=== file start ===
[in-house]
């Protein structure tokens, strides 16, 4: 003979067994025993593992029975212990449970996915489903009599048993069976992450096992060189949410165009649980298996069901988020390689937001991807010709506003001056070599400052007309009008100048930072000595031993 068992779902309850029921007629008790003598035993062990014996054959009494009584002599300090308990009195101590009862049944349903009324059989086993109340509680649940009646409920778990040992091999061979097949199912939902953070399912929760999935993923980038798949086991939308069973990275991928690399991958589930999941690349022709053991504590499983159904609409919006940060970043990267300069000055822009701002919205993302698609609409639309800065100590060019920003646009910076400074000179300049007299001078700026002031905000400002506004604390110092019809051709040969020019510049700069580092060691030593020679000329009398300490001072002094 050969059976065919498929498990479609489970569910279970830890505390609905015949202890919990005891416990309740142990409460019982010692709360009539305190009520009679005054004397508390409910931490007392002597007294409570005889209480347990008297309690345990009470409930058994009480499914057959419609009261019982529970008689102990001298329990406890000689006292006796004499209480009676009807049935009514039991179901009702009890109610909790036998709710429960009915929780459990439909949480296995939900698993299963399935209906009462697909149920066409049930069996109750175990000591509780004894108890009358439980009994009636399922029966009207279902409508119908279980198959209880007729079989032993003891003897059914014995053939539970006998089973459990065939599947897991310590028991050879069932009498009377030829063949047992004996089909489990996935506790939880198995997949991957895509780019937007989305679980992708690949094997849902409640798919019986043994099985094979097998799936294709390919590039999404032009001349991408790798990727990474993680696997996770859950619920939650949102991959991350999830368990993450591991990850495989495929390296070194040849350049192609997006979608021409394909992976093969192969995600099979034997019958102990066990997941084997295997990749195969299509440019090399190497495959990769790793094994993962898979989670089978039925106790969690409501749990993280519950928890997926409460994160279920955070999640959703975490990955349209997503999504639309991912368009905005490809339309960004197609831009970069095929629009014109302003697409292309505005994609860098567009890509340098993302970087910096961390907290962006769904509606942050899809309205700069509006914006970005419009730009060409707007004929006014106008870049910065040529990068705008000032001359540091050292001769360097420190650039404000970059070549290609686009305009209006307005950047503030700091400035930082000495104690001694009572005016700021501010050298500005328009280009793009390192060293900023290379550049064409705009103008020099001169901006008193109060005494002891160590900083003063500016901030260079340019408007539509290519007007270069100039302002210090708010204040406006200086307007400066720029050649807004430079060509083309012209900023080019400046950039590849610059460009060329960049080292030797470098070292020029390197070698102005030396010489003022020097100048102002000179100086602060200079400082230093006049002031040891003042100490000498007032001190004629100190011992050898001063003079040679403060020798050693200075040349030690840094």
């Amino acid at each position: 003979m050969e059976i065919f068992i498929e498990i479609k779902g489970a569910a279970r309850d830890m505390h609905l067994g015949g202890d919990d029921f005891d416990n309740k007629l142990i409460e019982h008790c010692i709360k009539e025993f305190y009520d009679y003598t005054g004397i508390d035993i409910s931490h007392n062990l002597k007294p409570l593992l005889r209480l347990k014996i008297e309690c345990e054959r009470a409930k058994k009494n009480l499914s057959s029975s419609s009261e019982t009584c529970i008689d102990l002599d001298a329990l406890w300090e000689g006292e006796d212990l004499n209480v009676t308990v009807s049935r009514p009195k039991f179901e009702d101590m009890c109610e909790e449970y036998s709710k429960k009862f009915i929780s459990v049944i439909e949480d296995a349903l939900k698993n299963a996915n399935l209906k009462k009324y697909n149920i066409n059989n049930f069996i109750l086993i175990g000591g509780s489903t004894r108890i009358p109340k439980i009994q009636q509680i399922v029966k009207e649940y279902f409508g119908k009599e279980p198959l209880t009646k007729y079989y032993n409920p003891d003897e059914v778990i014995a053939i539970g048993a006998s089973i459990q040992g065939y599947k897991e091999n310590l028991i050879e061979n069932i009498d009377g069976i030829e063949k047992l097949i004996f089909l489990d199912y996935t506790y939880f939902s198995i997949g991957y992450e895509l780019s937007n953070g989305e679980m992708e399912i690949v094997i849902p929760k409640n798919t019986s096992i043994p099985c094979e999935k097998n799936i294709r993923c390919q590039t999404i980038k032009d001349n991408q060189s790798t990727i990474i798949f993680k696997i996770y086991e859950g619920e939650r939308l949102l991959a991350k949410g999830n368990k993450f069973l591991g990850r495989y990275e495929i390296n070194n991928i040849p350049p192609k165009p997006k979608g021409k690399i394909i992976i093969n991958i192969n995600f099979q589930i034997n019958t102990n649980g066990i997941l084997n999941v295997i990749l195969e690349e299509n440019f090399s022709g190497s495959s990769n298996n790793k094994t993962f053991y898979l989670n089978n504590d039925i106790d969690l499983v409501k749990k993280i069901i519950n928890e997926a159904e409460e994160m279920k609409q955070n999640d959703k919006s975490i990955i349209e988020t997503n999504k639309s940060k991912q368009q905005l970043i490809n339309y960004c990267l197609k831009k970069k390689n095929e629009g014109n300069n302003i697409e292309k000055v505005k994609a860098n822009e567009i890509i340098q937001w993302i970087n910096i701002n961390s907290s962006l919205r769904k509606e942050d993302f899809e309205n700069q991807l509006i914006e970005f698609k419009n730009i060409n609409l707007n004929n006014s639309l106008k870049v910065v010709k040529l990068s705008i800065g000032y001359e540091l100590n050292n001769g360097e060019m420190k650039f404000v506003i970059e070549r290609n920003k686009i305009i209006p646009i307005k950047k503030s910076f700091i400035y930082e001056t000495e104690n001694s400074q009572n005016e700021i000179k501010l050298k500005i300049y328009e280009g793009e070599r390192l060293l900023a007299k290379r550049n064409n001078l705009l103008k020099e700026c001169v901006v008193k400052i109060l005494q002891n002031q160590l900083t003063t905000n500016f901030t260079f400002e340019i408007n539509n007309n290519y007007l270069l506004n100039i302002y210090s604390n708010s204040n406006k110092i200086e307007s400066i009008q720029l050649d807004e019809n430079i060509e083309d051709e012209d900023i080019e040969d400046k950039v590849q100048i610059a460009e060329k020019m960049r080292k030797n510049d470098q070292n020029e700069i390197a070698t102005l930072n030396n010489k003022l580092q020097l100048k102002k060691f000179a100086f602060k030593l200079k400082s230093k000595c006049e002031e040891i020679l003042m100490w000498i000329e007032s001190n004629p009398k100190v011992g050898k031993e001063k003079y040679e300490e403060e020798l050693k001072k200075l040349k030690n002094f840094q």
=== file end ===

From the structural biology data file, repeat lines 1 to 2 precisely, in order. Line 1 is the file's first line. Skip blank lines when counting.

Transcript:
[in-house]
């Protein structure tokens, strides 16, 4: 003979067994025993593992029975212990449970996915489903009599048993069976992450096992060189949410165009649980298996069901988020390689937001991807010709506003001056070599400052007309009008100048930072000595031993 068992779902309850029921007629008790003598035993062990014996054959009494009584002599300090308990009195101590009862049944349903009324059989086993109340509680649940009646409920778990040992091999061979097949199912939902953070399912929760999935993923980038798949086991939308069973990275991928690399991958589930999941690349022709053991504590499983159904609409919006940060970043990267300069000055822009701002919205993302698609609409639309800065100590060019920003646009910076400074000179300049007299001078700026002031905000400002506004604390110092019809051709040969020019510049700069580092060691030593020679000329009398300490001072002094 050969059976065919498929498990479609489970569910279970830890505390609905015949202890919990005891416990309740142990409460019982010692709360009539305190009520009679005054004397508390409910931490007392002597007294409570005889209480347990008297309690345990009470409930058994009480499914057959419609009261019982529970008689102990001298329990406890000689006292006796004499209480009676009807049935009514039991179901009702009890109610909790036998709710429960009915929780459990439909949480296995939900698993299963399935209906009462697909149920066409049930069996109750175990000591509780004894108890009358439980009994009636399922029966009207279902409508119908279980198959209880007729079989032993003891003897059914014995053939539970006998089973459990065939599947897991310590028991050879069932009498009377030829063949047992004996089909489990996935506790939880198995997949991957895509780019937007989305679980992708690949094997849902409640798919019986043994099985094979097998799936294709390919590039999404032009001349991408790798990727990474993680696997996770859950619920939650949102991959991350999830368990993450591991990850495989495929390296070194040849350049192609997006979608021409394909992976093969192969995600099979034997019958102990066990997941084997295997990749195969299509440019090399190497495959990769790793094994993962898979989670089978039925106790969690409501749990993280519950928890997926409460994160279920955070999640959703975490990955349209997503999504639309991912368009905005490809339309960004197609831009970069095929629009014109302003697409292309505005994609860098567009890509340098993302970087910096961390907290962006769904509606942050899809309205700069509006914006970005419009730009060409707007004929006014106008870049910065040529990068705008000032001359540091050292001769360097420190650039404000970059070549290609686009305009209006307005950047503030700091400035930082000495104690001694009572005016700021501010050298500005328009280009793009390192060293900023290379550049064409705009103008020099001169901006008193109060005494002891160590900083003063500016901030260079340019408007539509290519007007270069100039302002210090708010204040406006200086307007400066720029050649807004430079060509083309012209900023080019400046950039590849610059460009060329960049080292030797470098070292020029390197070698102005030396010489003022020097100048102002000179100086602060200079400082230093006049002031040891003042100490000498007032001190004629100190011992050898001063003079040679403060020798050693200075040349030690840094």